PDFRCW 88.46.130

Emergency response system.

(1) By July 1, 2010, the owner or operator of a covered vessel transiting to or from a Washington port through the Strait of Juan de Fuca, except for transits extending no further west than Race Rocks light, shall establish and fund an emergency response system that provides for an emergency response towing vessel to be stationed at Neah Bay.
(2) Any emergency response towing vessel provided under this section must:
(a) Be available to serve vessels in distress in the Strait of Juan de Fuca and off of the western coast of the state from Cape Flattery light in Clallam county south to Cape Disappointment light in Pacific county; and
(b) Meet the requirements specified in RCW 88.46.135.
(3) In addition to meeting requirements specified in RCW 88.46.060, contingency plans for covered vessels operating in the Strait of Juan de Fuca must provide for the emergency response system required by this section. Documents describing how compliance with this section will be achieved must be submitted to the department by December 1, 2009. An initial contingency plan submitted to the department after December 1, 2009, must be accompanied by documents demonstrating compliance with this section.
(4) The requirements of this section are met if:
(a) Owners or operators of covered vessels provide an emergency response towing vessel that complies with subsection (2) of this section; or
(b) The United States government implements a system of protective measures that the department determines to be substantially equivalent to the requirements of this section as long as the emergency response towing vessel required by this section is stationed at Neah Bay.
[ 2009 c 11 § 2; 1991 c 200 § 426.]


FindingsIntent2009 c 11: "(1) The legislature finds that the northern coast of the Olympic Peninsula and Washington's west coast from Cape Flattery south to Cape Disappointment:
(a) Possess uniquely rich and highly vulnerable biological, marine, and cultural resources supporting some of the nation's most valuable commercial, sport, and tribal fisheries;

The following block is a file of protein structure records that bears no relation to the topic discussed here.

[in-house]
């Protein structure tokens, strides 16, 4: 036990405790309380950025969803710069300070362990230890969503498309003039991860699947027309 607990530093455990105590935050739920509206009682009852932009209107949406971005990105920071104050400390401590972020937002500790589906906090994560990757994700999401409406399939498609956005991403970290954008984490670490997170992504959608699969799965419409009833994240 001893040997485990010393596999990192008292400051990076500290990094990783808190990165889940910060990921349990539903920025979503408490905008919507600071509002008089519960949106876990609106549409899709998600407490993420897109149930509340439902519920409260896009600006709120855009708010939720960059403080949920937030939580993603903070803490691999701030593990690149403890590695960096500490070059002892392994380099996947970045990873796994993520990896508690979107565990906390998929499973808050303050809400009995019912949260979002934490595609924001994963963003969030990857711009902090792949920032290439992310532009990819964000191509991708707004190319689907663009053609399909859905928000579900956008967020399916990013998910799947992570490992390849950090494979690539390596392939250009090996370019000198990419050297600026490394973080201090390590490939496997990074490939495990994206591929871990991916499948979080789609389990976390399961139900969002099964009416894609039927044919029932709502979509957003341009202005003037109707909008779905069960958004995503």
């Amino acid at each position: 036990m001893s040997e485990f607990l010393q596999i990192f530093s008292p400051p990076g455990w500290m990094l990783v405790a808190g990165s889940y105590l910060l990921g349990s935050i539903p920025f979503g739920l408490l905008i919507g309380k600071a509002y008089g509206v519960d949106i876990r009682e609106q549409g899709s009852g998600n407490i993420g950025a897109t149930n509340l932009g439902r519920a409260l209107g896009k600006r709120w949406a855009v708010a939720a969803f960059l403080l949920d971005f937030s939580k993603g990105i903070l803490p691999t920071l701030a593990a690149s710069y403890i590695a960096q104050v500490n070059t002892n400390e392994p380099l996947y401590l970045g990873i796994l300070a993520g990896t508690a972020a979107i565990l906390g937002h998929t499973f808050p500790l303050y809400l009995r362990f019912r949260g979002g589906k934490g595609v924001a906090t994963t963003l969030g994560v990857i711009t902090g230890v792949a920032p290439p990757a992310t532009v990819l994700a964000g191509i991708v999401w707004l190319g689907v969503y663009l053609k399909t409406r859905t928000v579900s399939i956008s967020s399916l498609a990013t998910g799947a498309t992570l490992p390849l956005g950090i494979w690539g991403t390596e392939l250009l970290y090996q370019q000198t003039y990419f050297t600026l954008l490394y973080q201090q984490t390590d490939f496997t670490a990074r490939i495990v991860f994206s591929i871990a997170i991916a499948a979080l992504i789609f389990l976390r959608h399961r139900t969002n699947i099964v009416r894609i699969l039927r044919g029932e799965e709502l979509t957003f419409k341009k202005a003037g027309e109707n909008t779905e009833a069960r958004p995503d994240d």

(b) Sustain endangered species and numerous species of vulnerable marine mammals; and
(c) Are internationally recognized through extraordinary designations including a world heritage site, a national park, a national marine sanctuary, national wildlife refuges, a maritime area off-limits to shipping, and tribal lands and fishing areas of federally recognized coastal Indian tribes.
(2) The legislature further finds that these coasts are periodically beset by severe storms with dangerously high seas and by strong currents, obscuring fog, and other conditions that imperil vessels and crews. When vessels suffer damage or founder, the coasts are likewise imperiled, particularly if oil is spilled into coastal waters. Oil spills pose great potential risks to treasured resources.
(3) The legislature further finds that Washington has maintained an emergency response tug at Neah Bay since 1999 to protect state waters from maritime casualties and resulting oil spills. The tug is necessary because of the peculiarities of local waters that call for special precautionary measures. The tug has demonstrated its necessity and capability by responding to forty-two vessels in need of assistance. State funding for the tug is scheduled to end June 30, 2009.
(4) The legislature intends that the maritime industry should provide and fully fund at least one year-round emergency response tug at Neah Bay, with necessary logistical and operational support, and that any tug provided by the maritime industry pursuant to this act should meet or exceed technical performance requirements specified in the state's fiscal year 2009 contract for the Neah Bay emergency response tug." [ 2009 c 11 § 1.]